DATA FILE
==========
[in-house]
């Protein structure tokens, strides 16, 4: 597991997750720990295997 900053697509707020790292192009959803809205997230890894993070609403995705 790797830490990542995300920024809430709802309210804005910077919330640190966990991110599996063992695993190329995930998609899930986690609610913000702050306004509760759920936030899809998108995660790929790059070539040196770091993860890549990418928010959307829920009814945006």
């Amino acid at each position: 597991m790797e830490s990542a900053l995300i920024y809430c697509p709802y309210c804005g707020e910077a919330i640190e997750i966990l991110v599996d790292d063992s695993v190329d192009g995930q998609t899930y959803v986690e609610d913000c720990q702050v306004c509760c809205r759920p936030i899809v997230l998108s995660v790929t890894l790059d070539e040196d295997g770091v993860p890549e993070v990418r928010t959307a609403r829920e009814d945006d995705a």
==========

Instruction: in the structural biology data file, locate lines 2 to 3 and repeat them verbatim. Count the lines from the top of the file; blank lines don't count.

């Protein structure tokens, strides 16, 4: 597991997750720990295997 900053697509707020790292192009959803809205997230890894993070609403995705 790797830490990542995300920024809430709802309210804005910077919330640190966990991110599996063992695993190329995930998609899930986690609610913000702050306004509760759920936030899809998108995660790929790059070539040196770091993860890549990418928010959307829920009814945006």
């Amino acid at each position: 597991m790797e830490s990542a900053l995300i920024y809430c697509p709802y309210c804005g707020e910077a919330i640190e997750i966990l991110v599996d790292d063992s695993v190329d192009g995930q998609t899930y959803v986690e609610d913000c720990q702050v306004c509760c809205r759920p936030i899809v997230l998108s995660v790929t890894l790059d070539e040196d295997g770091v993860p890549e993070v990418r928010t959307a609403r829920e009814d945006d995705a």